Photograph by Jack Monroe

Photograph by Jack Monroe


This year, we grew ‘family radishes’ in the garden in a little patch of soil, scattering a mixture of Bright Lights and French Breakfast seeds from the garden centre for a mixture of long fuschia delights, and tiny red and purple and yellow balls of crisp, fresh goodness. I wanted to firstly grow something that would keep my attention span – roughly six weeks from seed to harvest, while I waited for the tiny potatoes to grow a little – and to challenge myself with a New(ish) Food. I’ve only ever had radishes sliced thinly in a salad, which is a perfectly fine way to eat them, but I wanted to discover more about these little enigmatic vegetables.
July is a great month for radishes, whether they’re your own little seedlings scattered in soil six weeks earlier, or cheap and cheerful from the shops, they’re well in season, and taste just like they’re supposed to.
Jane Grigson was of the school of thought that a radish was best eaten straight from the ground – with a wipe on ones apron or a quick spritz under the tap first, of course! Hugh F-W smears his in butter and dunks them in salt – and I must confess to loving each as much as the other…
But there’s much more to the humble radish than slicing it up in a salad – so use the season to explore them while they’re inexpensive and widely available. I’ll be blogging a few radish recipes this week to show them off!
And if you’re curious, growing your own couldn’t be simpler; they don’t need much depth, or space, and grow from a tiny seed to a bright little vegetable in around 6 weeks – making them good for kids who might get bored watching a potato grow for months on end, or equally impatient adults like me..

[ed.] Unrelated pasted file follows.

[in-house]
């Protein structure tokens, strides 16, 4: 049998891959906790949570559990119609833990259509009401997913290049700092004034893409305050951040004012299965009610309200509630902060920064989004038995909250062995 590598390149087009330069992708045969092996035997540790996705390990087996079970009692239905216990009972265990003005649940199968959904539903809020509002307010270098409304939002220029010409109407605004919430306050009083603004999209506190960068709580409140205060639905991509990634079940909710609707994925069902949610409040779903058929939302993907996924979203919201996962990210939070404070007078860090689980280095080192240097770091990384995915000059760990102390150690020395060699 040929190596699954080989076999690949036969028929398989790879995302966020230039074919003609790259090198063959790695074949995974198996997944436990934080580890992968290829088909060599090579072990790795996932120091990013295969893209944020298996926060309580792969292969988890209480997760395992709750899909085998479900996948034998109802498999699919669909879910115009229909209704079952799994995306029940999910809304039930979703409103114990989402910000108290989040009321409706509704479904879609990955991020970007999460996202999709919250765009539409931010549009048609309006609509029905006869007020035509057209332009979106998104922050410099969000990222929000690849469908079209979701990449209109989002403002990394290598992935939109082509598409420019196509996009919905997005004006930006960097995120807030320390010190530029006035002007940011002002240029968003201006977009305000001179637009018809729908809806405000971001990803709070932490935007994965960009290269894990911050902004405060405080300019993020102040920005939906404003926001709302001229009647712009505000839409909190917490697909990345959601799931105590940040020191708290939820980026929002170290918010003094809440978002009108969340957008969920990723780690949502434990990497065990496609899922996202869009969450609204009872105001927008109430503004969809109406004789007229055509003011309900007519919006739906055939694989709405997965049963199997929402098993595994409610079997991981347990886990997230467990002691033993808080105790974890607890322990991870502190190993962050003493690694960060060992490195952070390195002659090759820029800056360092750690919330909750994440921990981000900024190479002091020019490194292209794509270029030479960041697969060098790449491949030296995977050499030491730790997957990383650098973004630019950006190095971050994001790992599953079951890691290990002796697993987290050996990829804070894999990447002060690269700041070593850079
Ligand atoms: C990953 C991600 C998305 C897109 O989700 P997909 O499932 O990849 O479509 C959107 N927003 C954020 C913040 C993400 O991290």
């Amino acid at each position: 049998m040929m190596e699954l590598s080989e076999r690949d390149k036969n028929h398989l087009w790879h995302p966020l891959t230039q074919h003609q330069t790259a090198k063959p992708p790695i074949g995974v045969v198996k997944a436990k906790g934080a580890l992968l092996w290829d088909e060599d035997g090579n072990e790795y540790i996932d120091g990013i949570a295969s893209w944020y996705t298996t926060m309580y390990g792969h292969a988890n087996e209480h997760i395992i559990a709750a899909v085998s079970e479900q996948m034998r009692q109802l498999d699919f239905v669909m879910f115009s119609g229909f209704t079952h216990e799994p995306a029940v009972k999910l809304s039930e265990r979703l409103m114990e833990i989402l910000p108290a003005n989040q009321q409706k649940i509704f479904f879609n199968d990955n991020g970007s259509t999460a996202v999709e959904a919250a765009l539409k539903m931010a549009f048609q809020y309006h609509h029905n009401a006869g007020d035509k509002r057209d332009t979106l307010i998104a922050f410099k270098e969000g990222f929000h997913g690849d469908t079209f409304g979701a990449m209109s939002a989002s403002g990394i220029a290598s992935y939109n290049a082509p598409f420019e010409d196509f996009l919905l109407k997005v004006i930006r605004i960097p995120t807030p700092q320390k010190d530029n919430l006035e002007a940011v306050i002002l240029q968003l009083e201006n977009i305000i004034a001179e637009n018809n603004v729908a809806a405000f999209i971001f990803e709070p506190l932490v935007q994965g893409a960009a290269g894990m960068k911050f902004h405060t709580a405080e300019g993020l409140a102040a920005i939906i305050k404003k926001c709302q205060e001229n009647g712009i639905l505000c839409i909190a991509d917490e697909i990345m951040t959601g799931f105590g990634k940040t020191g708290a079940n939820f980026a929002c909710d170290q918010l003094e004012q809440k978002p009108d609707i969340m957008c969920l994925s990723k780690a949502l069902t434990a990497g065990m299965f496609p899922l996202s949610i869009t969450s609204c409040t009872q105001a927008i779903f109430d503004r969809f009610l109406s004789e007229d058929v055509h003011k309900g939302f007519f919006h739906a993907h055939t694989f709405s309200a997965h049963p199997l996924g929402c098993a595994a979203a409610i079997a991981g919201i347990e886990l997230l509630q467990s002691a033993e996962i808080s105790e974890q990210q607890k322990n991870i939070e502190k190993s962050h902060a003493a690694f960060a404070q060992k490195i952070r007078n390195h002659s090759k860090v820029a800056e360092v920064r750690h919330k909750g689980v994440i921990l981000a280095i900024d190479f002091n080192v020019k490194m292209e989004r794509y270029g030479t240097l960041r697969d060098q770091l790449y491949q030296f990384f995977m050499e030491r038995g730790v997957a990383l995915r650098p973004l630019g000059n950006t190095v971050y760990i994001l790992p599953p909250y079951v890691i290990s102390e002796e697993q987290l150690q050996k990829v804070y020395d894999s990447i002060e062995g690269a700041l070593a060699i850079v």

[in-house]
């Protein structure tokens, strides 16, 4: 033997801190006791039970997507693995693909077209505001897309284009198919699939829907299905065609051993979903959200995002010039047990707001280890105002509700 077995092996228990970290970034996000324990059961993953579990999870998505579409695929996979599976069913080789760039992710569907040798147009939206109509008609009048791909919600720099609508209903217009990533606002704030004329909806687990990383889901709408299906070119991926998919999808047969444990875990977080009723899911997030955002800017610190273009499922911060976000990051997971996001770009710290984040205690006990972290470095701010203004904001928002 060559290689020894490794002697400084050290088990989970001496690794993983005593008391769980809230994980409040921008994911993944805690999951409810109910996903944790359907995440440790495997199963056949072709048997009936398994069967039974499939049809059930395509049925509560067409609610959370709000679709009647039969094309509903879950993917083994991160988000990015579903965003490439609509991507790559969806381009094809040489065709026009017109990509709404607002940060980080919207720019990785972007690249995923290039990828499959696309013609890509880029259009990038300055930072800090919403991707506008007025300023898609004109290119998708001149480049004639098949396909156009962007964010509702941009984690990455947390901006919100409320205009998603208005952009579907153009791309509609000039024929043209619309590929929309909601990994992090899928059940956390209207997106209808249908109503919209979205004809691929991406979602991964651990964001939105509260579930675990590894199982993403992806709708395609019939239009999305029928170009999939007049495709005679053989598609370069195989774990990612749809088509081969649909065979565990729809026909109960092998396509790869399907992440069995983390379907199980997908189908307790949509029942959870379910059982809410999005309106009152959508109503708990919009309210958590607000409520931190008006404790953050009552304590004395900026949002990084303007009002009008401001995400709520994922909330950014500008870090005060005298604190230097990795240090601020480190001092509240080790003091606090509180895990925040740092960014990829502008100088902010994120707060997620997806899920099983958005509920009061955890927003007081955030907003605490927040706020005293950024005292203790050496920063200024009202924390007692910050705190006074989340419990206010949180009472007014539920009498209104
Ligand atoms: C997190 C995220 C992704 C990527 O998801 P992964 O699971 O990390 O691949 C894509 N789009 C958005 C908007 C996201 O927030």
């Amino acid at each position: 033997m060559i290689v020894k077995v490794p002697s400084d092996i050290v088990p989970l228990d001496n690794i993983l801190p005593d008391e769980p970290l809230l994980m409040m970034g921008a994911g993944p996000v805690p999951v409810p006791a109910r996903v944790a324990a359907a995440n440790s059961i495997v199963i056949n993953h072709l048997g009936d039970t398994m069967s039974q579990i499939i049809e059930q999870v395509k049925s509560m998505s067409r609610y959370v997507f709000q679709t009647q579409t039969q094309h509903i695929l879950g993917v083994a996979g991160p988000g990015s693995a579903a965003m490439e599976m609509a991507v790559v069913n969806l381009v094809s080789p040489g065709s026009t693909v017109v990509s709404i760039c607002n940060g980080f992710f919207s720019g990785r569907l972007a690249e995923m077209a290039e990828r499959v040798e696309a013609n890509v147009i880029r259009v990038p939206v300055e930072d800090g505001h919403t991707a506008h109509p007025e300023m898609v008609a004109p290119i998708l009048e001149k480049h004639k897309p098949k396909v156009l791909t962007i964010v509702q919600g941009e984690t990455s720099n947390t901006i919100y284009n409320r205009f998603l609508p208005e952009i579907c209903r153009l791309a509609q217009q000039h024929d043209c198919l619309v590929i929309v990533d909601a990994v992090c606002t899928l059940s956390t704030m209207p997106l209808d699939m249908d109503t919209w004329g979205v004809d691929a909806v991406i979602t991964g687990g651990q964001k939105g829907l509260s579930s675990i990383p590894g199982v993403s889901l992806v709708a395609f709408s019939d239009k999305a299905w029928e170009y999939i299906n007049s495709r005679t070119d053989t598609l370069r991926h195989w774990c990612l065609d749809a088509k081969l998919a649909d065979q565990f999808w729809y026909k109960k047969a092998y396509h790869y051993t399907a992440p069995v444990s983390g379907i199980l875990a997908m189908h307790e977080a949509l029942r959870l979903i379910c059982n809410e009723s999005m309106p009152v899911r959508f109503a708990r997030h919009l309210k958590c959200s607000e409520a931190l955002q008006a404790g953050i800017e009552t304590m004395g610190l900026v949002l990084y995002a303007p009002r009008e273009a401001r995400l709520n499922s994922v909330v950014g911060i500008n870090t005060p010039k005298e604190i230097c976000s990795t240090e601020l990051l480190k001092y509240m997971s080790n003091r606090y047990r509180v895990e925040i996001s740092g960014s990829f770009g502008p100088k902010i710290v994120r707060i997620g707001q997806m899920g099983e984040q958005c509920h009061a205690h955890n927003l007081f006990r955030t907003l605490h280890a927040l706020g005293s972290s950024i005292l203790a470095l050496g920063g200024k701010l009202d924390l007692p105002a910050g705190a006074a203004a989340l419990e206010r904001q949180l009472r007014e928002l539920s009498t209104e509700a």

So far, I’ve pulled up 140 radishes – an ample amount to explore and experiment with – and just shaken my jar of seeds over again to do a second lot. If you don’t have space for a grow bag, a Tupperware or plastic container on a sunny window ledge, filled with a few inches of soil, would work to grow them indoors. Fill it with earth and sprinkle a scant teaspoon of seeds evenly over the top – I tend to ignore the spacing rules that come on the back of seed packets – they’ll jostle each other over if they need to, and life is too short to measure 18cm rows…
Keep radishes in the fridge once pulled and cleaned, with the leafy green tops intact until you’re ready to use them. The leaves are a great indicator of freshness; sad and wilted leaves do not a happy radish make. Ideally, don’t pull them up until the day before you want to use them – they’ll keep a week or two in the ground, or a day or two in the fridge. I wrap mine in slightly damp kitchen paper and pop them in the fridge, and use them as quickly as possible for a bright, crisp flavour.
Here’s what I’ve made with them so far:
RADISH FATTOUSH
RADISH TOPS PESTO
RADISH, BROAD BEAN AND MINT RISOTTO
 
What’s your favourite radish recipe or idea? Tell me in the comments section below!
Jack Monroe. Twitter: @MsJackMonroe. Facebook: www.facebook.com/agirlcalledjack